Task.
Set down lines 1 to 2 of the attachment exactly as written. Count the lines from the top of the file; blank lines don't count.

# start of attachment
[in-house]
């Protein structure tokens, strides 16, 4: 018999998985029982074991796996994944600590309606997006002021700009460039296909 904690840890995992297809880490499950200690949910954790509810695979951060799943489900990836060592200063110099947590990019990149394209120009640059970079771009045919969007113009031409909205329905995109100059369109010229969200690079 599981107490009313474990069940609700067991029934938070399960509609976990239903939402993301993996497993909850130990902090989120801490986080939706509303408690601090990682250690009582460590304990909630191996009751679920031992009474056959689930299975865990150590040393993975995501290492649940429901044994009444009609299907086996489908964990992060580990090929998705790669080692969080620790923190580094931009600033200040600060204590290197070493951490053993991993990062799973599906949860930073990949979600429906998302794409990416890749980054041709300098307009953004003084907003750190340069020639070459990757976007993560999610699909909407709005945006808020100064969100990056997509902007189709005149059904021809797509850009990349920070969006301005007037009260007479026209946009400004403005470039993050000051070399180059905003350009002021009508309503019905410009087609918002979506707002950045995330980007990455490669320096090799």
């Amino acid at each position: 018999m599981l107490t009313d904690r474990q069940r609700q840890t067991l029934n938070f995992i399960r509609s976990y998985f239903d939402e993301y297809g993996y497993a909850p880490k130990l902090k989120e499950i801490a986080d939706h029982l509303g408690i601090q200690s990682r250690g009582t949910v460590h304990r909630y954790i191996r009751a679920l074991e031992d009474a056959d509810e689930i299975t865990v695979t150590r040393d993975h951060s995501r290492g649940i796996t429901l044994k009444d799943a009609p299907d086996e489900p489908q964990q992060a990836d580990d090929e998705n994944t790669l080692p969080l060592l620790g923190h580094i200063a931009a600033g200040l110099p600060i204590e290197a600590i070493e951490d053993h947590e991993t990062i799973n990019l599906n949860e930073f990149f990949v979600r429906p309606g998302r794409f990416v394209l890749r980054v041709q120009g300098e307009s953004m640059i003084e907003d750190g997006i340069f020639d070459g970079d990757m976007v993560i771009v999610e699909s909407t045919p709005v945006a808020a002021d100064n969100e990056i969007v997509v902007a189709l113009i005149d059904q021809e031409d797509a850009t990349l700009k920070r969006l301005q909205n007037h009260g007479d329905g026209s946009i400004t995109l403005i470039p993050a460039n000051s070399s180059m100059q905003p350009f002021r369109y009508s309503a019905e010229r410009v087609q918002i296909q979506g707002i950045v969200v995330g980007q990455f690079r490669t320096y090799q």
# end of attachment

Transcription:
[in-house]
């Protein structure tokens, strides 16, 4: 018999998985029982074991796996994944600590309606997006002021700009460039296909 904690840890995992297809880490499950200690949910954790509810695979951060799943489900990836060592200063110099947590990019990149394209120009640059970079771009045919969007113009031409909205329905995109100059369109010229969200690079 599981107490009313474990069940609700067991029934938070399960509609976990239903939402993301993996497993909850130990902090989120801490986080939706509303408690601090990682250690009582460590304990909630191996009751679920031992009474056959689930299975865990150590040393993975995501290492649940429901044994009444009609299907086996489908964990992060580990090929998705790669080692969080620790923190580094931009600033200040600060204590290197070493951490053993991993990062799973599906949860930073990949979600429906998302794409990416890749980054041709300098307009953004003084907003750190340069020639070459990757976007993560999610699909909407709005945006808020100064969100990056997509902007189709005149059904021809797509850009990349920070969006301005007037009260007479026209946009400004403005470039993050000051070399180059905003350009002021009508309503019905410009087609918002979506707002950045995330980007990455490669320096090799």